Every director of an Australian company will be identified by a number in a Federal Government crack down on “illegal phoenix activity” – the name given to the practice of stripping and transfering assets from one company to another to avoid paying liabilities to creditors.
The purpose of the Director Identification Number (“DIN”), along with other measures, is to enable the Federal Government to identify directors and their relationships between various individuals and entities in order to deter and penalise phoenix activity.
The Australian Institute of Company Directors stated its support of the move against “phoenixing” which the Federal Government says costs the economy up to $3.2 billion a year.
In a paper entitled “Combating Illegal Phoenixing” released in September 2017, the Federal Government states that illegal phoenixing is becoming more sophisticated and includes such tactics as lodging a Business Activity Statement after a company becomes insolvent in order to obtain a refund of GST input credits where expenses precede receipts; the non-payment of certain unsecured creditors; and, the non-lodgement and payment of BAS and income tax returns.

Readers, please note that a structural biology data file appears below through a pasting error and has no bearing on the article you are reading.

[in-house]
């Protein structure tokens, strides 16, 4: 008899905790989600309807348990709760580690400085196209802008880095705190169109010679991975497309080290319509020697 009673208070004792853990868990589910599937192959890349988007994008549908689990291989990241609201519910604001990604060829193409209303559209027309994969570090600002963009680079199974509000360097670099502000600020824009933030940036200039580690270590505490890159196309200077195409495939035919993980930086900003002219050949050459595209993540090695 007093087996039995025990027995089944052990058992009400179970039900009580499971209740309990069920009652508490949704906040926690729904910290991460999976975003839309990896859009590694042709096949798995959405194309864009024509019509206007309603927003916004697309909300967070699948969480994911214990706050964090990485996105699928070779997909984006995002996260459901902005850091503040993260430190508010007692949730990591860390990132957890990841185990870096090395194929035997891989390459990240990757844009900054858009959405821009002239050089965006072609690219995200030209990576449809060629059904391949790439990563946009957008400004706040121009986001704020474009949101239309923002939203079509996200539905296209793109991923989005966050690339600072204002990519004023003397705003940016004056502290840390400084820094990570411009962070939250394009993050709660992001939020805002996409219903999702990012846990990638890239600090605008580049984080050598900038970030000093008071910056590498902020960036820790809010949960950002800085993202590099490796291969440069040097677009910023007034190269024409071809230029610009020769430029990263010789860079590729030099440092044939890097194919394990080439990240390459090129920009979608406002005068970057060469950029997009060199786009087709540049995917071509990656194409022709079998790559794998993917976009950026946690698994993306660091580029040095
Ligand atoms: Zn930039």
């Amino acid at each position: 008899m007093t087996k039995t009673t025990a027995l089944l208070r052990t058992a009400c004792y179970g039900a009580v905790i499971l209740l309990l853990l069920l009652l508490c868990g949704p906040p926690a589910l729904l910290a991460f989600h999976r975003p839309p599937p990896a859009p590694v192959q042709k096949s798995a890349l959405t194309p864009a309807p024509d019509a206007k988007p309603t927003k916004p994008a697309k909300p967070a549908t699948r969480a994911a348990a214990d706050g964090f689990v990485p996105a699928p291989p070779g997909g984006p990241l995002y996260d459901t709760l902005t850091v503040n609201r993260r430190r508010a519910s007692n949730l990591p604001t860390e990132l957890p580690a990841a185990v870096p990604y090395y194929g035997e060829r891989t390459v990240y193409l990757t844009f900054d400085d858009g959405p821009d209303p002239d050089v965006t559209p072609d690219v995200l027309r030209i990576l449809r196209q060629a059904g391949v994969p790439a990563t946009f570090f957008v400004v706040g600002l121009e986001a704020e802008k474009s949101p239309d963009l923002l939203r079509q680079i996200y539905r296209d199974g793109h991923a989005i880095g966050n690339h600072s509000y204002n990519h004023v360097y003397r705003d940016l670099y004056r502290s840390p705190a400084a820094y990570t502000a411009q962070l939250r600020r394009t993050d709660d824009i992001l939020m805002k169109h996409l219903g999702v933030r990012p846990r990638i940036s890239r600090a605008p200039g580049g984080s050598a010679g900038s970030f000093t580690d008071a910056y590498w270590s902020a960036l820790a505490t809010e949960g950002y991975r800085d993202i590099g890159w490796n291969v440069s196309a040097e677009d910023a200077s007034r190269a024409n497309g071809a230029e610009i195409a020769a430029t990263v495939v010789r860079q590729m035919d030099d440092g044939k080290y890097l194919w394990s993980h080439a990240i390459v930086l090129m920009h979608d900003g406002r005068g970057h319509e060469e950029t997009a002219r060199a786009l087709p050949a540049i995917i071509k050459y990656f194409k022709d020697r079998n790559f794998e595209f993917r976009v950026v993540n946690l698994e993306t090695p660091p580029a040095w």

The paper proposes amendments to the Corporations Act 2001 to “specifically prohibit the transfer of property from Company A to Company B if the main purpose of the transfer was to prevent, hinder or delay the process of that property becoming available for division among the first company’s creditors”.
One further proposal in the paper is to extend the current Director Penalty Notice (“DPN”) regime from applying to PAYG withholding tax and compulsory superannuation contributions to also include a company’s unpaid GST liabilities meaning a director may be personally liable to pay GST liabilities.
While we have yet to see any concrete legislation around this new proposal we are more than happy to discuss the effects of the change in Government policy with you should you wish.